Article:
Sharing 365 life lessons, tips, or hacks; the things that make life easier, happier, and more productive. I hope you’ll follow along and find them helpful too.
What do you think about when you hear the word “culture”? I imagine that most of us think of ethnicity or the list of ‘isms’ that are currently politically correct (sex, age, gender, sexuality, etc.) and of course, those are in and of themselves… cultures. But the term culture can be expanded much more broadly and I am of the belief that if we re-evaluate our thoughts about ‘culture’, it will help us to understand people better; creating more opportunity for developing empathy and offering compassion.
Remember the television show Wife Swap?? It was a program where the wives of two households traded places for a week. To make it good (and dramatic) television, the households were often dramatically different in sub-cultures (a suburban Atlanta business woman exchanged places with a Vermont stay-at-home mom who practices Wicca, for example). Each of the families are exposed to the different ‘cultures’ of the wife and they attempt to learn something from one another. It occasionally goes well.
Diversity & Sensitivity Training
I’ve never officially taken or performed sensitivity training but I’ve had diversity training both in graduate school and in professional development coursework. I can’t help but wonder why they aren’t a part of our traditional curriculum at this point. And for those programs that do include diversity training, is there discussion about the granular aspect of diversity? An individual who grows up with socioeconomic privilege, in a one parent home, or with well developed emotional skills is diverse from the person who has significant exposure to the opposite positions.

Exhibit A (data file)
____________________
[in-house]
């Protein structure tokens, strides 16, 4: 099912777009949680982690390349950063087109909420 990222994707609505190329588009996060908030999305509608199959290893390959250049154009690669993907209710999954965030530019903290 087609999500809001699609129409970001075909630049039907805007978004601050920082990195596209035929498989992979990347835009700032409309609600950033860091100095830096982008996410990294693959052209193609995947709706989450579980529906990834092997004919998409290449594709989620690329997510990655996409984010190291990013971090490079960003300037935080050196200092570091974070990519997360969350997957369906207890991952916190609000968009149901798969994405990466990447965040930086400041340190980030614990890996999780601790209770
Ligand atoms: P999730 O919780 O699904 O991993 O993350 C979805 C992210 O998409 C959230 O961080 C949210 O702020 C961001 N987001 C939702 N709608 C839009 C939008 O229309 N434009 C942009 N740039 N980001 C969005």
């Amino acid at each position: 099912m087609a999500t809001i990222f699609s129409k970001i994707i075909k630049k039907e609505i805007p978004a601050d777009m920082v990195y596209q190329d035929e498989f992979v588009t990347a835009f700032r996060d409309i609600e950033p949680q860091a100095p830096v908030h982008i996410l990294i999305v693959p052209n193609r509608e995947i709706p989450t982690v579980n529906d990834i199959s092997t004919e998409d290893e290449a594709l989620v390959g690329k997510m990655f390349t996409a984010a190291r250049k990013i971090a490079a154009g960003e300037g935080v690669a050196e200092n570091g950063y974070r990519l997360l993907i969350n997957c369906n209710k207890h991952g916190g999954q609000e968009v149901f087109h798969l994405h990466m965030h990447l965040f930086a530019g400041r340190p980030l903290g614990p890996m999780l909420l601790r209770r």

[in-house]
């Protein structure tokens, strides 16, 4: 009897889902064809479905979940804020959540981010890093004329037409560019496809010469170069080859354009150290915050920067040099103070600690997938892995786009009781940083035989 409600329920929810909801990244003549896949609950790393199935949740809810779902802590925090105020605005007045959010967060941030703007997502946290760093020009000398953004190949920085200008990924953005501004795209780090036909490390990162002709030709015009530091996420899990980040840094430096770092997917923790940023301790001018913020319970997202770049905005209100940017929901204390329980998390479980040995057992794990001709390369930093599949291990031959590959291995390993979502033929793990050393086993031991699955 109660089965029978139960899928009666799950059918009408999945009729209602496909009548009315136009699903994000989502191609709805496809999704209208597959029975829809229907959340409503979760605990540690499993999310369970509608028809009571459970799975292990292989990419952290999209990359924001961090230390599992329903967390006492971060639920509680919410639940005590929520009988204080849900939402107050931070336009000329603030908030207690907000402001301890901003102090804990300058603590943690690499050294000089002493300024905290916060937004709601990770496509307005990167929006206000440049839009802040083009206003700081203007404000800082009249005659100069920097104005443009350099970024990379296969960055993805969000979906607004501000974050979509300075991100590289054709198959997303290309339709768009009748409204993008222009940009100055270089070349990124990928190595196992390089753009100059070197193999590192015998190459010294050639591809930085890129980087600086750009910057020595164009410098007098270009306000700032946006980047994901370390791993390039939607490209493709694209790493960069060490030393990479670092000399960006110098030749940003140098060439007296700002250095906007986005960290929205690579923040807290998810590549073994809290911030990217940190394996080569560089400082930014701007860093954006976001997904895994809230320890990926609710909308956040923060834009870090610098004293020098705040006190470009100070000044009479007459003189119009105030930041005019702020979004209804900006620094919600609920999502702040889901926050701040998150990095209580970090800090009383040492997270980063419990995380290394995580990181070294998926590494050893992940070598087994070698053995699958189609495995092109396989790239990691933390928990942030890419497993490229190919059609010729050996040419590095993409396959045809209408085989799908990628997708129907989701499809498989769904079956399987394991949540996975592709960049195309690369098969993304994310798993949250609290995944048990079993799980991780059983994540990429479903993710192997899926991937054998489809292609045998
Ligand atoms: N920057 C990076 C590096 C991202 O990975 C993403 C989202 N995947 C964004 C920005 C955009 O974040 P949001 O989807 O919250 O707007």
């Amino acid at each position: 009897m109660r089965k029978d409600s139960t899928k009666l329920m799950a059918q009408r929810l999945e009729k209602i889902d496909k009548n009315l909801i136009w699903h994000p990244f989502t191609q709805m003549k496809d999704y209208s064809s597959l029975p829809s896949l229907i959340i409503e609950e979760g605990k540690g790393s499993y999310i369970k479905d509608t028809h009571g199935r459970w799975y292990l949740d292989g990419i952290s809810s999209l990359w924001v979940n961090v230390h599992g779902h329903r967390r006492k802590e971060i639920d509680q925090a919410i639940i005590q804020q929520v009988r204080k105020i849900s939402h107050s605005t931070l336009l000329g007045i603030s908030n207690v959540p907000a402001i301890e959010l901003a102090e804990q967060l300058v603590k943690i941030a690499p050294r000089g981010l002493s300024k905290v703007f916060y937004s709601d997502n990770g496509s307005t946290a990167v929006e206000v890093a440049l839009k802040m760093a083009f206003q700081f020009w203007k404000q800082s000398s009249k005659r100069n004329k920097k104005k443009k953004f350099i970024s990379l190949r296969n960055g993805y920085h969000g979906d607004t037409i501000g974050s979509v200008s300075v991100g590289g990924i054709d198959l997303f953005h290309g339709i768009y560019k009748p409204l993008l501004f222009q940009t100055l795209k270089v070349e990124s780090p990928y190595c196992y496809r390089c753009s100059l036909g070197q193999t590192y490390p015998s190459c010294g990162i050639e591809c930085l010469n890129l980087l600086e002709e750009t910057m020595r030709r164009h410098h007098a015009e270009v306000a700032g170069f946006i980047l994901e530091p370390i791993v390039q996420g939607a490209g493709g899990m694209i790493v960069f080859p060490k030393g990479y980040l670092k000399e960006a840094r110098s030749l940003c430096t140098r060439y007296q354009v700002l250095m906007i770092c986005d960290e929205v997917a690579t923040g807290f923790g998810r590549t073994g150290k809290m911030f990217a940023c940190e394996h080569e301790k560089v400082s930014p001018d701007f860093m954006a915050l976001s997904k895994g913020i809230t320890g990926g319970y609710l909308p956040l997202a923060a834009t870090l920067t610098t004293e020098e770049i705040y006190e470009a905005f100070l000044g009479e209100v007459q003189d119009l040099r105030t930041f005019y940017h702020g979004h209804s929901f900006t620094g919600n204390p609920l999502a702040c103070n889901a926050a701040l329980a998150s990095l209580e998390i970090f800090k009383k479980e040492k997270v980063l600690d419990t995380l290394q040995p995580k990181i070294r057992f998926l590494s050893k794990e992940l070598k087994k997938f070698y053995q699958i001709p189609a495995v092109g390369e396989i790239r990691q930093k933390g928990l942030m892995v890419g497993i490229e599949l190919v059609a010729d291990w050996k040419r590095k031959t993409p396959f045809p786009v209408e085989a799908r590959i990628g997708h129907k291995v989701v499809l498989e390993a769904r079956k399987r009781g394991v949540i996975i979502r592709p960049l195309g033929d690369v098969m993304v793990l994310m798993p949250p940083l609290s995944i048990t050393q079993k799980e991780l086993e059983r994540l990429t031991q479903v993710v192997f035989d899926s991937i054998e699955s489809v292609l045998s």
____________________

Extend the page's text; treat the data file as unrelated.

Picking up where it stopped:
Why is this important?
For a lot of the couples who sit in my office because of distressed relationships, it is frequently rooted in these diverse elements that were subconsciously at play. What was the ‘conflict resolution culture’ in your childhood home? It will matter when you attempt to resolve conflict in your adult relationships? What was the ‘division of labor culture’ in your childhood home? Again, it will matter in your adult relationship. Why is your coworker passive aggressive about your Jimmy Choo shoes? Did they grow up in a poverty stricken community? Do they have strong ‘cultural’ bias about frugality?
We tend to make assumptions about people who share our physical traits and adopt a belief that they are culturally the same. Likewise, we tend to believe that people who look different … are different, and at the end of the day our assumptions prevent us from asking really important questions.
By reevaluating our idea of culture, nothing about the person sitting next to you can be assumed. It forces us to ask questions and see the individual nuances about him or her that compose their individuality. Your friend may have Asian features physically but was adopted into an African American home with a Jewish spiritual tradition. If you don’t ask questions to understand the impacts of all those sub-cultural experiences, you’re apt to totally misread who they are.
Our world – and the people in it – isn’t broken into nice clean sections. If you really want to know someone and understand how to communicate with them successfully, you’ll have to start by…
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